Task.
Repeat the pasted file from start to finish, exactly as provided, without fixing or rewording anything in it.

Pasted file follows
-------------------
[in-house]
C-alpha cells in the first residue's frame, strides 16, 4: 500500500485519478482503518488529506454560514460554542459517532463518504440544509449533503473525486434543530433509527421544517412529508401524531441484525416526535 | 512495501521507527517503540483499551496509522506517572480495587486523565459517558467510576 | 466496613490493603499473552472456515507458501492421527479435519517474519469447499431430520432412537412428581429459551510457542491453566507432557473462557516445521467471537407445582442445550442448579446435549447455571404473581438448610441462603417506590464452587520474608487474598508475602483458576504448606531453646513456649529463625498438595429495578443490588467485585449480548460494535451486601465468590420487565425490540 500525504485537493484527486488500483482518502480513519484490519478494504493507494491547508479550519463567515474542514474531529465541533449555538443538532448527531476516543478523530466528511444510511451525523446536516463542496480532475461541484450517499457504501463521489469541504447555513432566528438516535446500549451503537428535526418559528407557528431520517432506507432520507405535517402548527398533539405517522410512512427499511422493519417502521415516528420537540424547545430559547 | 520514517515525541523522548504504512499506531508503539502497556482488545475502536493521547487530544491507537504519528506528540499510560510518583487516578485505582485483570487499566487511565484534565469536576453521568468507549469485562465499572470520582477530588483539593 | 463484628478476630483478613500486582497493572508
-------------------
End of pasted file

[in-house]
C-alpha cells in the first residue's frame, strides 16, 4: 500500500485519478482503518488529506454560514460554542459517532463518504440544509449533503473525486434543530433509527421544517412529508401524531441484525416526535 | 512495501521507527517503540483499551496509522506517572480495587486523565459517558467510576 | 466496613490493603499473552472456515507458501492421527479435519517474519469447499431430520432412537412428581429459551510457542491453566507432557473462557516445521467471537407445582442445550442448579446435549447455571404473581438448610441462603417506590464452587520474608487474598508475602483458576504448606531453646513456649529463625498438595429495578443490588467485585449480548460494535451486601465468590420487565425490540 500525504485537493484527486488500483482518502480513519484490519478494504493507494491547508479550519463567515474542514474531529465541533449555538443538532448527531476516543478523530466528511444510511451525523446536516463542496480532475461541484450517499457504501463521489469541504447555513432566528438516535446500549451503537428535526418559528407557528431520517432506507432520507405535517402548527398533539405517522410512512427499511422493519417502521415516528420537540424547545430559547 | 520514517515525541523522548504504512499506531508503539502497556482488545475502536493521547487530544491507537504519528506528540499510560510518583487516578485505582485483570487499566487511565484534565469536576453521568468507549469485562465499572470520582477530588483539593 | 463484628478476630483478613500486582497493572508